NATO appoints Arndt Freytag von Loringhoven as first intelligence chief
NATO has appointed former BND deputy Arndt Freytag von Loringhoven to be the alliance's first intelligence chief. The new role was created to better assess and coordinate intelligence within the alliance. The intergovernmental military alliance NATO has appointed the former deputy of Germany's BND intelligence service (Bundesnachrichtendienst), Arndt Freytag von Loringhoven, to lead its intelligence gathering and coordination.
Officials said Friday that alliance Secretary-General Jens Stoltenberg was appointing Arndt Freytag von Loringhoven of Germany as assistant secretary-general for intelligence and security. The new post was developed to fill a gap in NATO's assessment and collection of intelligence, which has traditionally heavily relied on the United States.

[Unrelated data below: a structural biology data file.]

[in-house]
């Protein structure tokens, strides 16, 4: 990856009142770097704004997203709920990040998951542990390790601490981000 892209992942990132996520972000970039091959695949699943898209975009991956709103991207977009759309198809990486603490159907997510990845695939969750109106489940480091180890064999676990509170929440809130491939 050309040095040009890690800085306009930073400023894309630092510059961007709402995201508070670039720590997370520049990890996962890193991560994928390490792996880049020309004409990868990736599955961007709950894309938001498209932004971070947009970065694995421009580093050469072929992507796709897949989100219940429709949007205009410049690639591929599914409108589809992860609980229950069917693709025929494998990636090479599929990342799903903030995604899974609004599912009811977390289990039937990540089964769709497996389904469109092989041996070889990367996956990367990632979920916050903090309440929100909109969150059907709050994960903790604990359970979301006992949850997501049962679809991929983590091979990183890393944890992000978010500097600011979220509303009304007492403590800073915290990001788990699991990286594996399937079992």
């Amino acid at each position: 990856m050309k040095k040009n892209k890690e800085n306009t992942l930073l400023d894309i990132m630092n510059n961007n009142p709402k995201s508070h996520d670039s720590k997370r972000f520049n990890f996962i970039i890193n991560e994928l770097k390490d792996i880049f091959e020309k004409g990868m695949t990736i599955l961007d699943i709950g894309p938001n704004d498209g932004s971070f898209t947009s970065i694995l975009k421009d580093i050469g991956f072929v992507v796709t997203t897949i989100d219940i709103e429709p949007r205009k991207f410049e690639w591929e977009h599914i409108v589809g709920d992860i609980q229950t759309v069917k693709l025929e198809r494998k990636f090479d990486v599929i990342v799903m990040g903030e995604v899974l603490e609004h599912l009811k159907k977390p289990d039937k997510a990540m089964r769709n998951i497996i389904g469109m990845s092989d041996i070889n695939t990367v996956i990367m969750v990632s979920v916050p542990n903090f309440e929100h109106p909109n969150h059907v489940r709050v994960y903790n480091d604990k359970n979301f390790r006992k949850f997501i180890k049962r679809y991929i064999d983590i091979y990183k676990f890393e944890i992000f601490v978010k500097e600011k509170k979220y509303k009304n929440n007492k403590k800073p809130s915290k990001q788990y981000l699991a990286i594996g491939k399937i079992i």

It was originally proposed as a way to improve intelligence on Russian military activities but it will also involve analyzing and sharing intelligence on terror threats. Officials said Freytag von Loringhoven was likely to focus on higher-level intelligence sharing about so-called, "Islamic State’s" strategy and operations, rather than tactical details of specific people trying to infiltrate into Europe.